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Frank mentioned removing mites with a ‘large stainless steel colander’.  The best colander is not just any colander.  More about this later, but first, lets back up a little and I will explain my rationale for removing mites. 

Getting rid or removing ALL  mites from cocoons is difficult.  I think the main aim is to remove the majority of mites, so that mason bees have a better chance of producing healthy offspring.  Even if all mites are removed from harvested cocoons, there will be the occasional mite covered wild bee that arrives from within the local wood.  These mites are spread successfully ensuring mites are always around.  The best that anyone can do is to remove the majority of mites from harvested cocoons.  This give mason bees a better chance in producing healthy offspring rather then mites.

Washing with water, removes adhering frass and the majority of loose mites.  After washing, there are still lots of mites in amongst the threads of the cocoon.

These mites are best removed by friction.  I have found the most successful way to remove these mites is to gently roll them over a  METAL window screen stapled to a frame.  Another way is to gently roll them around colander with a metal screen (NOT PLASTIC, NOT STAINLESS).  Plastic and stainless steel do not have the abrasive quality of metal screen.

This can be done in two stages.  First wash with the appropriate colander under and in running water.  Second, when cocoons are dry, roll them over another screen to get the remaining mites off.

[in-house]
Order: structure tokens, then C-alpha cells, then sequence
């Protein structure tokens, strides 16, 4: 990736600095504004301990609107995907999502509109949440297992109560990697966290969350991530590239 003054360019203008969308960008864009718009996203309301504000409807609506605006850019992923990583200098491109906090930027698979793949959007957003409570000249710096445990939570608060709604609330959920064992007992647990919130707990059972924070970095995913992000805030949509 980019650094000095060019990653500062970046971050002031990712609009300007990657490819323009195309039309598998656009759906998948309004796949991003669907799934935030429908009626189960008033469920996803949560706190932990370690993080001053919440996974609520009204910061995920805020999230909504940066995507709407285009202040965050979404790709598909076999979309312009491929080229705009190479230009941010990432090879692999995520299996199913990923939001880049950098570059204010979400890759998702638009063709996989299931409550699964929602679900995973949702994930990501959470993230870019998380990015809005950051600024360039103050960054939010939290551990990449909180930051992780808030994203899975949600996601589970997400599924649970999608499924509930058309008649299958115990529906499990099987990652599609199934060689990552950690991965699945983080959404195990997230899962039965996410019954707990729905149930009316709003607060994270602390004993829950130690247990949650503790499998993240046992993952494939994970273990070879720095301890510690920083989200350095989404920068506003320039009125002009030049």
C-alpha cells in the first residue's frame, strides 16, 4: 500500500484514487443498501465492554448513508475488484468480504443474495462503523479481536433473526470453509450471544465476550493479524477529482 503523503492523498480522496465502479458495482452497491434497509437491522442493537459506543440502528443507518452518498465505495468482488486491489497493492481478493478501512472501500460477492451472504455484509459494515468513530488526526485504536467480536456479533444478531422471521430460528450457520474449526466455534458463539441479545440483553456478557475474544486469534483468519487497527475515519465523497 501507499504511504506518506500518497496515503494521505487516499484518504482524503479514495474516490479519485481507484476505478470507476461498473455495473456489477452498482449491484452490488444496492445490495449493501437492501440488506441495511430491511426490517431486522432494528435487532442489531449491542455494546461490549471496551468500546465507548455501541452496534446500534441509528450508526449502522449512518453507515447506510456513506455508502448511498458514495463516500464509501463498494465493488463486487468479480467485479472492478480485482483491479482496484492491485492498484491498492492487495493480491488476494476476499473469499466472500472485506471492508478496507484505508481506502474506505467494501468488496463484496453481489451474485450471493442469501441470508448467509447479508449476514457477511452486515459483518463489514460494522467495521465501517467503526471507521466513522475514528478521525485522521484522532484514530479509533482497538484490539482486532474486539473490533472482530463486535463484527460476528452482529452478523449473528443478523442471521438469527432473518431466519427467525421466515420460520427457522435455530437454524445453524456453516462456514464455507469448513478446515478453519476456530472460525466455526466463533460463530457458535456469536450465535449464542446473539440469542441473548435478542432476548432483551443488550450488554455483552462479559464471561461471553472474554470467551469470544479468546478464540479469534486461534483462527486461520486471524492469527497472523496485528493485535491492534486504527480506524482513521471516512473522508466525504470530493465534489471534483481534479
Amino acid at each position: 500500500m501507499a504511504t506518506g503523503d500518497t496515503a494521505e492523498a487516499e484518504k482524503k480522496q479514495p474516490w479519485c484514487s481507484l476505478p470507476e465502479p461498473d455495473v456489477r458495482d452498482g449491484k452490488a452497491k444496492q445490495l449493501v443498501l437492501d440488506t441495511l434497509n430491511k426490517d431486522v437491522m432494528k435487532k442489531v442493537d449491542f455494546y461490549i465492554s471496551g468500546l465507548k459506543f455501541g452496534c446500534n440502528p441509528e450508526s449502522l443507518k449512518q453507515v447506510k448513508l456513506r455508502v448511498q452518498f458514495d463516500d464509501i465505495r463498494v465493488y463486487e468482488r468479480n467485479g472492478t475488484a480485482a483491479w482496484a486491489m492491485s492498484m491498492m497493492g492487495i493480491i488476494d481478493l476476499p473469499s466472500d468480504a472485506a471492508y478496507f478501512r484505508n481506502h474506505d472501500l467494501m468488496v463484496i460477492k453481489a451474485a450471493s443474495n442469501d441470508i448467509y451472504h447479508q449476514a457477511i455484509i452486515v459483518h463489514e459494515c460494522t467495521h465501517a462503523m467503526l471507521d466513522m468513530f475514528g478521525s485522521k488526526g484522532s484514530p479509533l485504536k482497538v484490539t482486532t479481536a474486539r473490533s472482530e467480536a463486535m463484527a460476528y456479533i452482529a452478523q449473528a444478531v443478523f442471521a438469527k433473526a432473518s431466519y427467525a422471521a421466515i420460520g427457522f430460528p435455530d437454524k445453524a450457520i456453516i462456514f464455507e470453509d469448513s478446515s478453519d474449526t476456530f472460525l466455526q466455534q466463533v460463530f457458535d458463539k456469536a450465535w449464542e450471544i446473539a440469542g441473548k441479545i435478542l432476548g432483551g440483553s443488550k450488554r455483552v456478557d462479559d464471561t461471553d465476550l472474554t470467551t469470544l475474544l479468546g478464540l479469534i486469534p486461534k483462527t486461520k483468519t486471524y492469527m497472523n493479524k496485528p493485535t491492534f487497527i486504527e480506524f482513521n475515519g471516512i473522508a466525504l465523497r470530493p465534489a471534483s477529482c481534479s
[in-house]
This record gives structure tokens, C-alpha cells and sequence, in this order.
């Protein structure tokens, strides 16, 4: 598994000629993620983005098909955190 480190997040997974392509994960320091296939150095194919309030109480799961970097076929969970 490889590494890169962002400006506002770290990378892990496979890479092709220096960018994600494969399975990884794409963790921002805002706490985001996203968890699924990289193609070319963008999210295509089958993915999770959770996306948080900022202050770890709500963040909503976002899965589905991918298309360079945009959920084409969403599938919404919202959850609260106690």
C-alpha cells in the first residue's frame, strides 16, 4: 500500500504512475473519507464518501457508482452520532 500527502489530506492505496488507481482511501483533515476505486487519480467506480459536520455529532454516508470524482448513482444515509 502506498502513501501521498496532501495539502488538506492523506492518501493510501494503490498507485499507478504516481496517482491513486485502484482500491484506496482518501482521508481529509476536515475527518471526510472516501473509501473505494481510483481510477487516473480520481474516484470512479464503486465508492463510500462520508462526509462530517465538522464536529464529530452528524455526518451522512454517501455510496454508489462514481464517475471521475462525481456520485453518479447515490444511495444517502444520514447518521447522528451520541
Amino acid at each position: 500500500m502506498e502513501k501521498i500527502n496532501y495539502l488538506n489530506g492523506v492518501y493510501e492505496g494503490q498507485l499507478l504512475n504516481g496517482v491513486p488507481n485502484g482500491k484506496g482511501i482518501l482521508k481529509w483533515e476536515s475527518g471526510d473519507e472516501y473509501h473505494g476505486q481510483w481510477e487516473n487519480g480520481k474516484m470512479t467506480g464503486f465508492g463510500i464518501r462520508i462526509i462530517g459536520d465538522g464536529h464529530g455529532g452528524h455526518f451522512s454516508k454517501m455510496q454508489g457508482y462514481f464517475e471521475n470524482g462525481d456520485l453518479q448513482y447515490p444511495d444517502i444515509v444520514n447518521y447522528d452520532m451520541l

2 Responses to Getting rid of those pesky mites!

  • Tony Puddicombe says:

    I have just finished washing my OMB cocoons.When examined with a 10X magnifier, I saw about 50 mites on the outer surface of each cocoon. 2 baths in bleach and water (.05%) killed most of them.
    However, these mites are not pinkish but greyish with a cream stripe across the back. Is this a different species?

    • Margriet says:

      Removing the majority of mites is done by first washing cocoons. It is especially effective if done under running water while coocoons are in a colander. The friction of the screen of the colander will remove most mites. As far as I know, bleach does not kill mites. It might irritate them and then are more easily removed from the cocoons…. The white stripe on the mites indicates they are adult mites. All the other mites are immature forms or mite eggs. I do not know if these might be a different species.

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